In addition, there is no reference in these SPC charts as to how well the process is performing relative to fulfillment of a customer-needs specification.


KPI Report Example: A Reporting Alternative

A 30,000-foot-level KPI reporting format alternative provides resolution to all of the above-described issues.

Figure 12.9 of the IEE Volume III book shows a 30,000-foot-level report-out for this data. Included in this figure is a formal process capability statement of Cp, Cpk, Pp, and Ppk values (lower left chart):



Cp, Cpk, Pp, and Ppk process capability values are not easy to understand relative to the fulfillment of internal or external customer specifications needs and have many technical issues.  The article “Process Capability Problems And Solutions: Resolving Process Capability Index Issues For Cp, Cpk, Pp, Ppk” describes technical and other issues with this form of reporting.

A 30,000-foot-level metric reporting of an estimated non-conformance rate is much easier to understand and provides more process insight.

The following figure illustrates the result of applying a free app (that anyone can use for tracking the output of their processes) to create a 30,000-foot-level report-out, similar to Figure 12.9 in Integrated Enterprise Excellence (IEE) Volume III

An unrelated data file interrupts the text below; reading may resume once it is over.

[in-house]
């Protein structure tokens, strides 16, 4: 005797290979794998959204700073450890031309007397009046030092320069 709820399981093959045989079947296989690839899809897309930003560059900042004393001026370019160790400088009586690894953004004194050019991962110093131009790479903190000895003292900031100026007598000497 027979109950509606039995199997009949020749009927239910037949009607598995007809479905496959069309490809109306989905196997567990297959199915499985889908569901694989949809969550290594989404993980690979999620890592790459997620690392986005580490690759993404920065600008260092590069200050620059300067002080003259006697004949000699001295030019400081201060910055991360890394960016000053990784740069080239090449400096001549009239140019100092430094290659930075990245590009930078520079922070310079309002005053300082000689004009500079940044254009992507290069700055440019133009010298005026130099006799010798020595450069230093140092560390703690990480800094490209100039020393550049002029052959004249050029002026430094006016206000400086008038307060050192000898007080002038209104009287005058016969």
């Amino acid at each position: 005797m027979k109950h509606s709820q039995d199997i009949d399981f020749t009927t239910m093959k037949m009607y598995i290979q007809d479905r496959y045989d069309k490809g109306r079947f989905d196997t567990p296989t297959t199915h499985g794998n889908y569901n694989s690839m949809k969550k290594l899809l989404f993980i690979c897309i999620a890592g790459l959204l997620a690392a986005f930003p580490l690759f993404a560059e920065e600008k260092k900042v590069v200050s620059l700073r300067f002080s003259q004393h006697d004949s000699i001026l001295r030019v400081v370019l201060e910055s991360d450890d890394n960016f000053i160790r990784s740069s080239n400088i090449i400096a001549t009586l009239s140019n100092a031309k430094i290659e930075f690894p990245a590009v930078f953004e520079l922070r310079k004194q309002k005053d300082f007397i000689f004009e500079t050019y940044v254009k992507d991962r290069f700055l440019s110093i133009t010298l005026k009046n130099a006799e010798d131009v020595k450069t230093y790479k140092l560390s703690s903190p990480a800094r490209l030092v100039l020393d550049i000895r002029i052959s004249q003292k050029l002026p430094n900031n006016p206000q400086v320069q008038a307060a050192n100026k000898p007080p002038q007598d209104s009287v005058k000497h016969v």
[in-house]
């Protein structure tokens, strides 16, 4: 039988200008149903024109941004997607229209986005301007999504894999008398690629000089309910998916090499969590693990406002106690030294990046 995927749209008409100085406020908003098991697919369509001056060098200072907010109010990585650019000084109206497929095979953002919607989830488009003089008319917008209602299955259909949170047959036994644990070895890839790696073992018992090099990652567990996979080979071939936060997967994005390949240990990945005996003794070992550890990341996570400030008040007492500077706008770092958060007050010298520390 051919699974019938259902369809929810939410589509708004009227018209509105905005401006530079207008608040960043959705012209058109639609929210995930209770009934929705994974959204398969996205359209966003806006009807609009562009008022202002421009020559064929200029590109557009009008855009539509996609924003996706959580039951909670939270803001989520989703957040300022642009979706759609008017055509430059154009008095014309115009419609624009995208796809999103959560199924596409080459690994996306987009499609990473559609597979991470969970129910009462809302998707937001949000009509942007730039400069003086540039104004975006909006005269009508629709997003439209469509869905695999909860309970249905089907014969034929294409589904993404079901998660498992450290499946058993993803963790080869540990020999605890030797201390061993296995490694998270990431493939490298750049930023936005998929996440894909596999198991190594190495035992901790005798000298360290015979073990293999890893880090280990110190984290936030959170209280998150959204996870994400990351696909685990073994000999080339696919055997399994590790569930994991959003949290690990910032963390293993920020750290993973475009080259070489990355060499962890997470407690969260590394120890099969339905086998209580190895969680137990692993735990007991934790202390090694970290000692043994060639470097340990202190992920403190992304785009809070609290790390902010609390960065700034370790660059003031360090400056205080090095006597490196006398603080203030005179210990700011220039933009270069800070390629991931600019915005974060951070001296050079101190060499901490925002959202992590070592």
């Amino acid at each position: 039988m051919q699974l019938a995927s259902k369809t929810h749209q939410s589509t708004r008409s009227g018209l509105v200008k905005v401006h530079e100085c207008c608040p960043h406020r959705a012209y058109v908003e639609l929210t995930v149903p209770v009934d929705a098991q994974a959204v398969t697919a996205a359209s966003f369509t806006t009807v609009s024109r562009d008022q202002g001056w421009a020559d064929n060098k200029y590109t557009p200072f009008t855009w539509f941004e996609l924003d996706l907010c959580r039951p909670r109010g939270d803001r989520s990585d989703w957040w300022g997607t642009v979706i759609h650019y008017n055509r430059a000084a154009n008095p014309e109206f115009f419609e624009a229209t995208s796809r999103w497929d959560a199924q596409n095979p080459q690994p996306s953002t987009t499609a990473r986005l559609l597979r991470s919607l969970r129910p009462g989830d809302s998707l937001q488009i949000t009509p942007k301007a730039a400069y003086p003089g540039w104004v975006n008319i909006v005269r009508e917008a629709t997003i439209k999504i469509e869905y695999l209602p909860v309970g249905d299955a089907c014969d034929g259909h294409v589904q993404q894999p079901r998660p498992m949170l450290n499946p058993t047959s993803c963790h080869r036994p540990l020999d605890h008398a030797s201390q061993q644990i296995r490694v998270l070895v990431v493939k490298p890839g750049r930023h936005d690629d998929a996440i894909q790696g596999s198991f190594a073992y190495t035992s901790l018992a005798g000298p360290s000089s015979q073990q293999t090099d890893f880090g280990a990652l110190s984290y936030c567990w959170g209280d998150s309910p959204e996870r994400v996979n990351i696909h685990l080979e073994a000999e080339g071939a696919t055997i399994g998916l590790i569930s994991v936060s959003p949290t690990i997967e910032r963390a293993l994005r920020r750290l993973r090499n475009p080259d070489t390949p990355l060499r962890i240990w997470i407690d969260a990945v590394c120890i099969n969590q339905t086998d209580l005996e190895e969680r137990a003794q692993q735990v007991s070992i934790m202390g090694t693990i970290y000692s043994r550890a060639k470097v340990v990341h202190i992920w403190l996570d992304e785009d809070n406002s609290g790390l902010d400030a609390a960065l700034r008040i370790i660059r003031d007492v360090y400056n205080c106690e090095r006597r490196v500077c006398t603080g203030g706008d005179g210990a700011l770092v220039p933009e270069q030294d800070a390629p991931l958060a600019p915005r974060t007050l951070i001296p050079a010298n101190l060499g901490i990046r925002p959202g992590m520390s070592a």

KPI Report Example: Applying a Free Enhanced KPI Reporting App for Subgrouped Data


KPI Metrics Example Applications: IEE Volume II and III


There are descriptions of applying 30,000-foot-level process-output failure rate reporting for both Lean Six Sigma project metrics AND business KPI reporting in a 4-book IEE Series. The IEE Volume II in the set provides details for applying KPI reporting techniques at the business level. The IEE Volume III describes using the above process-output-response-metric-reporting techniques at the Lean Six Sigma improvement project execution level. A project’s metric baseline would occur in the measure phase of the Define-Measure-Analyze-Improve-Control (DMAIC) roadmap.


KPI Report Example: Applying a Free Enhanced KPI Reporting App for Subgrouped Books
business systems thinking book


Over 140 Datasets and Solutions Manual


The  IEE Volume III Solutions Manual provides over 140 datasets. One can use the above-described app to re-create the 30,000-foot-level metric report-outs in the IEE Volume II and IEE Volume III books, i.e., as described in the above process performance indicators example.



DMAIC Tools Integration


In applying Lean and Six Sigma, it is vital to use the right tool at the right time. The book Lean Six Sigma Project Execution Guide: The Integrated Enterprise Excellence (IEE) Process Improvement Project Roadmap provides a Roadmap for accomplishing this essential objective.




What additional process insight could you gain from the application of the above described 30,000-foot-level reporting app?  This amount of understanding could be huge.

Contact us to schedule a free Zoom session now to see how much you and your organization could benefit from this free 30,000-foot-level reporting app.

Scroll to Top